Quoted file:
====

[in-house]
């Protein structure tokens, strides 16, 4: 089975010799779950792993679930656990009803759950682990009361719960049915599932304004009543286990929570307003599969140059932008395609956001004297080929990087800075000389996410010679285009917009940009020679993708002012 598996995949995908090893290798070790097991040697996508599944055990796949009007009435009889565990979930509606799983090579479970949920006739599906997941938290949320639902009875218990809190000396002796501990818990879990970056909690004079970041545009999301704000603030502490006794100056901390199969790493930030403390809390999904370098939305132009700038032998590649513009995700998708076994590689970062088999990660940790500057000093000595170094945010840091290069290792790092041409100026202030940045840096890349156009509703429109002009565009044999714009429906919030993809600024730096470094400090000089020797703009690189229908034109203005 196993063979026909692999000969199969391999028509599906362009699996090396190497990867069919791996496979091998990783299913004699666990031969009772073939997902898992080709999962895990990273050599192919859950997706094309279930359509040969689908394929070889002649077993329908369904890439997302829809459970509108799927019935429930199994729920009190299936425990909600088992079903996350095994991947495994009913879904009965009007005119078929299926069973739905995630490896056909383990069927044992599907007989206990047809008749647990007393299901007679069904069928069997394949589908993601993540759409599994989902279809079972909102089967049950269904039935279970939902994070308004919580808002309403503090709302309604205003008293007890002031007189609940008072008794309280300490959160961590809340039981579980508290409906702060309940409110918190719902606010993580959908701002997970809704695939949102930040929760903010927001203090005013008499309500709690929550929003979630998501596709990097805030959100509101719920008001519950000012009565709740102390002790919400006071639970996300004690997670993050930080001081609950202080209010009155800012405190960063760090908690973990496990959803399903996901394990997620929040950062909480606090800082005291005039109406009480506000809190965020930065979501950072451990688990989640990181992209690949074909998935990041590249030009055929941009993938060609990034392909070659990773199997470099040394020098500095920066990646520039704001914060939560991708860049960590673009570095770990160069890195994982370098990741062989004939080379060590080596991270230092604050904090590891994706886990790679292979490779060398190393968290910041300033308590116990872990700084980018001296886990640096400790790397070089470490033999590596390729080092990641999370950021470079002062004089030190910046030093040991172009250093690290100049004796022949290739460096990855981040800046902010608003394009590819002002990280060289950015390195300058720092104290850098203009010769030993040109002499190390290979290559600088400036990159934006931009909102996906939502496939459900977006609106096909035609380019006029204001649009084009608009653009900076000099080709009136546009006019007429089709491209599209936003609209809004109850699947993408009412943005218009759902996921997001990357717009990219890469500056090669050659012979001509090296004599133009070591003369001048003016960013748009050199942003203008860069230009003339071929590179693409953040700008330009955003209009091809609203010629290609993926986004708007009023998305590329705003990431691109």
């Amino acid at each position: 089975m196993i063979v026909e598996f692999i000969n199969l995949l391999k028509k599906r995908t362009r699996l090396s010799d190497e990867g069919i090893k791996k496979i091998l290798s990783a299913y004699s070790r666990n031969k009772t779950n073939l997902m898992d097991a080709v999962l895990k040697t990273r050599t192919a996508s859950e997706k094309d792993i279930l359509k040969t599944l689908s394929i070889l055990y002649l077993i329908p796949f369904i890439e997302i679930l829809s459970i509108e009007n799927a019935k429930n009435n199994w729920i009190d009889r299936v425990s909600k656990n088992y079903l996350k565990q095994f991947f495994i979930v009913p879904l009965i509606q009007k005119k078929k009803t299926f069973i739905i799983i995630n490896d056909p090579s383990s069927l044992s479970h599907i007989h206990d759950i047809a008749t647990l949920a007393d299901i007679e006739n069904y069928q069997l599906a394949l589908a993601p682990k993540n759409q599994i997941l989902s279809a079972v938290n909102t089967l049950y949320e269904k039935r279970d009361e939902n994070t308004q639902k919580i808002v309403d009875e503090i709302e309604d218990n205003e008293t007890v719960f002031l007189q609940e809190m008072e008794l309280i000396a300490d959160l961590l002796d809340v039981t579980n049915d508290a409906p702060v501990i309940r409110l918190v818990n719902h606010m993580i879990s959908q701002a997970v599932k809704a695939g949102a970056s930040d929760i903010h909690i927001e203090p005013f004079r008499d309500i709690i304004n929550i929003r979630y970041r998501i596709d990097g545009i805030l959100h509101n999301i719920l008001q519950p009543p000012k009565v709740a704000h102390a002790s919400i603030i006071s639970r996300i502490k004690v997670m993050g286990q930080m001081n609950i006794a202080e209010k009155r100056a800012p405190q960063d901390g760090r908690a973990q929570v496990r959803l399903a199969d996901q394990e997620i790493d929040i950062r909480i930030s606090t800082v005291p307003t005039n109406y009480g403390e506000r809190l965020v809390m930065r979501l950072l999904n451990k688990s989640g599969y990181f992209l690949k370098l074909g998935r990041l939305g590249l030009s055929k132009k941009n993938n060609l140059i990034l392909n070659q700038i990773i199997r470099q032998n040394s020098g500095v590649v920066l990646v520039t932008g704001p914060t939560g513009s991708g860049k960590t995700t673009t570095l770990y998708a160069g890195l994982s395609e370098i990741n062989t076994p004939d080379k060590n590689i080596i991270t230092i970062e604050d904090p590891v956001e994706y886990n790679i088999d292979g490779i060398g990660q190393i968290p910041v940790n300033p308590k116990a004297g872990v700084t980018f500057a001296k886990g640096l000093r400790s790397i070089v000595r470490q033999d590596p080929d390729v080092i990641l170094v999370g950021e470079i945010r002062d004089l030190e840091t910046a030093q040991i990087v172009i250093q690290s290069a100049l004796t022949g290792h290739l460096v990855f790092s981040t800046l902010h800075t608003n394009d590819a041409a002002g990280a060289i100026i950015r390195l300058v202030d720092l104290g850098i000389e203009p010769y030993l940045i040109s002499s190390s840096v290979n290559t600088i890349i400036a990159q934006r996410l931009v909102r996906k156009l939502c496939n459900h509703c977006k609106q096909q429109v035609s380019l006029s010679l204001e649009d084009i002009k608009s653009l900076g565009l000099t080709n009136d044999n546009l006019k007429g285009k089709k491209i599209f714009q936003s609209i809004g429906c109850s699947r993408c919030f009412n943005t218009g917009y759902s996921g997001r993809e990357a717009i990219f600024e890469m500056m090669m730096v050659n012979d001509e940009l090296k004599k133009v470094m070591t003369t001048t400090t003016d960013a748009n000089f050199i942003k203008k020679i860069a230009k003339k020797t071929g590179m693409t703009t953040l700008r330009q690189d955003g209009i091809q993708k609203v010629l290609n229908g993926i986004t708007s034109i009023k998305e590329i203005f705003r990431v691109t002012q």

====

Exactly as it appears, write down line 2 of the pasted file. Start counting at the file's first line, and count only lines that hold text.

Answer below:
């Protein structure tokens, strides 16, 4: 089975010799779950792993679930656990009803759950682990009361719960049915599932304004009543286990929570307003599969140059932008395609956001004297080929990087800075000389996410010679285009917009940009020679993708002012 598996995949995908090893290798070790097991040697996508599944055990796949009007009435009889565990979930509606799983090579479970949920006739599906997941938290949320639902009875218990809190000396002796501990818990879990970056909690004079970041545009999301704000603030502490006794100056901390199969790493930030403390809390999904370098939305132009700038032998590649513009995700998708076994590689970062088999990660940790500057000093000595170094945010840091290069290792790092041409100026202030940045840096890349156009509703429109002009565009044999714009429906919030993809600024730096470094400090000089020797703009690189229908034109203005 196993063979026909692999000969199969391999028509599906362009699996090396190497990867069919791996496979091998990783299913004699666990031969009772073939997902898992080709999962895990990273050599192919859950997706094309279930359509040969689908394929070889002649077993329908369904890439997302829809459970509108799927019935429930199994729920009190299936425990909600088992079903996350095994991947495994009913879904009965009007005119078929299926069973739905995630490896056909383990069927044992599907007989206990047809008749647990007393299901007679069904069928069997394949589908993601993540759409599994989902279809079972909102089967049950269904039935279970939902994070308004919580808002309403503090709302309604205003008293007890002031007189609940008072008794309280300490959160961590809340039981579980508290409906702060309940409110918190719902606010993580959908701002997970809704695939949102930040929760903010927001203090005013008499309500709690929550929003979630998501596709990097805030959100509101719920008001519950000012009565709740102390002790919400006071639970996300004690997670993050930080001081609950202080209010009155800012405190960063760090908690973990496990959803399903996901394990997620929040950062909480606090800082005291005039109406009480506000809190965020930065979501950072451990688990989640990181992209690949074909998935990041590249030009055929941009993938060609990034392909070659990773199997470099040394020098500095920066990646520039704001914060939560991708860049960590673009570095770990160069890195994982370098990741062989004939080379060590080596991270230092604050904090590891994706886990790679292979490779060398190393968290910041300033308590116990872990700084980018001296886990640096400790790397070089470490033999590596390729080092990641999370950021470079002062004089030190910046030093040991172009250093690290100049004796022949290739460096990855981040800046902010608003394009590819002002990280060289950015390195300058720092104290850098203009010769030993040109002499190390290979290559600088400036990159934006931009909102996906939502496939459900977006609106096909035609380019006029204001649009084009608009653009900076000099080709009136546009006019007429089709491209599209936003609209809004109850699947993408009412943005218009759902996921997001990357717009990219890469500056090669050659012979001509090296004599133009070591003369001048003016960013748009050199942003203008860069230009003339071929590179693409953040700008330009955003209009091809609203010629290609993926986004708007009023998305590329705003990431691109």